How to use string::find()?

Asked by At

Print "Censored" if userInput contains the word "darn", else print userInput. End with newline. Hint: find() returns string::npos if the item being searched for is not found.

Note: These activities may test code with different test values. This activity will perform three tests, with userInput of "That darn cat.", then with "Dang, that was scary!", then with "I'm darning your socks."

Here is the code I tried. I'm really not sure what else to try.

#include <iostream>
#include <string>
using namespace std;

int main() {
   string userInput;

   userInput = "That darn cat.";

   if (userInput.find("darn")) {
      cout << "Censored" << endl;
   }

   else {
      cout << userInput << endl; 
   }

   return 0;
}

userInput should result in Censored if it contains "darn". Otherwise, it should print the userInput.

My results say Censored for every input.

1 Answers

1
Remy Lebeau On

Your are not following the instructions you were given.

Specifically, you are missing code for these conditions:

  • Hint: find() returns string::npos if the item being searched for is not found.

    You are not checking the return value of find() for npos (which is defined as string::size_type(-1)).

    find() returns a numeric value for the index of the found substring, or npos if not found.

    The statement if (userInput.find("darn")) is checking for a zero vs non-zero index value. In all three test cases, find() will not return index 0, so any non-zero value will cause the if statement to evaluate as true and the "Censored" block will be entered.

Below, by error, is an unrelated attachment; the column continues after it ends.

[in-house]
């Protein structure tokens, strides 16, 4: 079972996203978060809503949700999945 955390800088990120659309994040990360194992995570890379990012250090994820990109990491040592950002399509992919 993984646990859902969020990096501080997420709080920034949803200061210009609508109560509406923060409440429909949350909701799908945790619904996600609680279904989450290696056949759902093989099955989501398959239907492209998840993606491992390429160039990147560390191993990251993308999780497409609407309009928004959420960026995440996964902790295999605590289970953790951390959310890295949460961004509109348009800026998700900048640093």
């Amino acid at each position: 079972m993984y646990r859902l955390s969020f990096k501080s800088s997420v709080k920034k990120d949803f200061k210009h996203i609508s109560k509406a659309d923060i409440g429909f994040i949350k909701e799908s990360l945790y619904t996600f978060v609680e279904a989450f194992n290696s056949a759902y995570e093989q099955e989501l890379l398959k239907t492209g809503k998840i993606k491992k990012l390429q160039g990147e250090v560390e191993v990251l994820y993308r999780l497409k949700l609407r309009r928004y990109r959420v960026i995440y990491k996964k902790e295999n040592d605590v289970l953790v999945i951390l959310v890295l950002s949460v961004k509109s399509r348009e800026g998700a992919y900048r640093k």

• This activity will perform three tests, with userInput of "That darn cat.", then with "Dang, that was scary!", then with "I'm darning your socks."

    You are performing only the 1st test but not the other tests.

Try this instead:

#include <iostream>
#include <string>
using namespace std;

int main() {
    string userInput;

    userInput = "That darn cat.";

    if (userInput.find("darn") != string::npos) {
        cout << "Censored" << endl;
    }
    else {
        cout << userInput << endl;
    }

    userInput = "Dang, that was scary!";

    if (userInput.find("darn") != string::npos) {
        cout << "Censored" << endl;
    }
    else {
        cout << userInput << endl;
    }

    userInput = "I'm darning your socks.";

    if (userInput.find("darn") != string::npos) {
        cout << "Censored" << endl;
    }
    else {
        cout << userInput << endl;
    }

    return 0;
}

Which can then be rewritten using a reusable function:

#include <iostream>
#include <string>
using namespace std;

void checkInput(const string &input) {
    if (input.find("darn") != string::npos) {
        cout << "Censored" << endl;
    }
    else {
        cout << input << endl;
    }
}

int main() {
    string userInput;

    userInput = "That darn cat.";
    checkInput(userInput);

    userInput = "Dang, that was scary!";
    checkInput(userInput);

    userInput = "I'm darning your socks.";
    checkInput(userInput);

    return 0;
}